The U.S. Senate confirmed two women, Ariana Fajardo Orshan and Maria Chapa Lopez, as the top prosecutors in the Southern and Middle Districts of Florida in a voice vote Tuesday evening.
The companies behind the promotional campaign for the Universal Pictures movie "Warcraft" on Tuesday shot back at a bid to certify a putative class action over an allegedly unlawful text message blast, telling a Florida federal judge that the plaintiffs' "overheated rhetoric" wasn't enough to overcome difficulties with identifying class members or proving they had actually been harmed.
The firms selected as Law360's 2018 Florida Powerhouses reflect the diverse character of the state in their varied histories, sizes and strategies while capitalizing on its rapidly growing industries and status as a crossroads of global business.
A Florida federal judge on Tuesday reduced by $12.2 million the restitution owed by an attorney for allegedly conspiring with former NFL player Willie Gault to inflate a heart-monitor company's stock, finding the attorney was responsible for only $1 million in losses.
A Florida federal judge on Monday trimmed a suit brought by national pediatric services provider Pediatrix Medical Services Inc. alleging Aetna Inc. has engaged in a systematic scheme to pressure and manipulate medical providers to reduce claims payments.
Shook Hardy & Bacon LLP announced Tuesday that it has added a multilingual international arbitration expert to its Miami office, where he will bring his expertise in resolving disputes in the construction, energy, infrastructure and hospitality industries.
Pan Am Equities has reportedly landed $60.6 million in financing for four New York projects, Sterling Bay is said to have picked up a Chicago warehouse for $2.7 million, and a KKR venture has reportedly received $141.5 million in financing for an office tower in Oakland, California.
Several companies in the ambulance industry will together pay more than $21 million to settle allegations that they knowingly submitted claims to Medicare and Medicaid programs that ran afoul of federal bribery laws, in violation of the False Claims Act, according to the U.S. Department of Justice.
Famed musicians Gloria and Emilio Estefan's Miami restaurant, Larios on the Beach, asked the Eleventh Circuit to revive its bid for $2.4 million in property damage coverage, asserting that the lower court erred by favoring the insurer based on an argument that wasn't raised by the parties.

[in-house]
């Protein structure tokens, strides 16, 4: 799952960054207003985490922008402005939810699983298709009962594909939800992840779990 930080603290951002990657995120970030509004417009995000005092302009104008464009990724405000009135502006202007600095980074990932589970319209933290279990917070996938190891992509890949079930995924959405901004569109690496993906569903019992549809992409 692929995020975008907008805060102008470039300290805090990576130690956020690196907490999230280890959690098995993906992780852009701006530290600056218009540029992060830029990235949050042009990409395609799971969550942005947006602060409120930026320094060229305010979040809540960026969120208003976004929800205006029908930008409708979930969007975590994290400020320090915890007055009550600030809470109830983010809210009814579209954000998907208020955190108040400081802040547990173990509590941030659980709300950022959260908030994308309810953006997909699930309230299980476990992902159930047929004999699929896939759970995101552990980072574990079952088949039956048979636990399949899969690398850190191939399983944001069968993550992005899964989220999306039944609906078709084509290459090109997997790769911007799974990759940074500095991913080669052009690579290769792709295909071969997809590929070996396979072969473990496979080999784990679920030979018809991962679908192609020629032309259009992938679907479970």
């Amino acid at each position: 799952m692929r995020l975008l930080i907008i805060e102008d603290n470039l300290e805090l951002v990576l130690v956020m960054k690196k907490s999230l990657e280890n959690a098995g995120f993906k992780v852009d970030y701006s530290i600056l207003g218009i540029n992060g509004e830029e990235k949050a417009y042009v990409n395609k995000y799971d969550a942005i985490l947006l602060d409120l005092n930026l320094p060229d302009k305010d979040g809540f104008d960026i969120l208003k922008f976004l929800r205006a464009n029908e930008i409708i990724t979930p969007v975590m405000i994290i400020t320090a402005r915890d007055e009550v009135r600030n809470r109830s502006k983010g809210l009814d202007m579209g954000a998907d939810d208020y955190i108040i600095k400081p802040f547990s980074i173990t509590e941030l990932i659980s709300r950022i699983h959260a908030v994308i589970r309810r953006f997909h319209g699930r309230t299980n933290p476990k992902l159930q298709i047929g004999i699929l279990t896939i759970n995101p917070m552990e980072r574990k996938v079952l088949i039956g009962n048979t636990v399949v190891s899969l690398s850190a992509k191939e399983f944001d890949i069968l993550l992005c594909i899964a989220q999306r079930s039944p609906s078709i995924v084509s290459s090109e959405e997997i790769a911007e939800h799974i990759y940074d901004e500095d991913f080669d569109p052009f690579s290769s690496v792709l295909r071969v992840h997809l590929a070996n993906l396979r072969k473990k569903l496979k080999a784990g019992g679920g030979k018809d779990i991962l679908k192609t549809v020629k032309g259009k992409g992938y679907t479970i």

A Florida federal judge on Tuesday dismissed an antitrust claim from Sentry Data Systems Inc. alleging CVS is unlawfully forcing health care providers to use its 340B Drug Pricing Program administrator Wellpartner LLC, but left intact allegations the pharmacy giant misappropriated trade secrets to steal customers.
A former Georgia county worker petitioning the U.S. Supreme Court to find that Title VII of the Civil Rights Act bars discrimination against gay employees on Friday characterized the county's opposition that a circuit split is too “recent” as meritless and its lack of other arguments “deafening.”
The Eleventh Circuit won’t let Geico challenge the certification of a class of Florida customers who alleged the insurance company flouted its own contract by failing to pay sales tax and transfer fees on leased vehicles after they were totaled, saying Monday the appeal was unnecessary.
The Trademark Trial and Appeal Board has refused to register "Keto Whey" and other similar “keto” names as trademarks, finding they were merely descriptive for a line of ketogenic dietary supplements.
The Delaware Chancery Court on Monday trimmed claims brought against Spanish Broadcasting System Inc. by 11 funds that had invested in the company and are seeking redemption of $161 million in preferred stock and a bar on company debt additions, finding that the investors wanted relief already sought under breach of contract claims.
A California federal judge has granted state class certification for drivers in Colorado and Florida suing the importer and marketer of allegedly hazardous tires whose defects caused their treads to separate from their casings, but has denied certification of a nationwide class of drivers, citing material differences among the consumer protection laws in various states.
Fortis Property Group is reportedly listing a Long Island condo tower for $113 million, WeWork is said to be leasing nearly 7,000 square feet in New York, and Bank of America has reportedly loaned $20 million for refinance and renovations at a Florida hotel.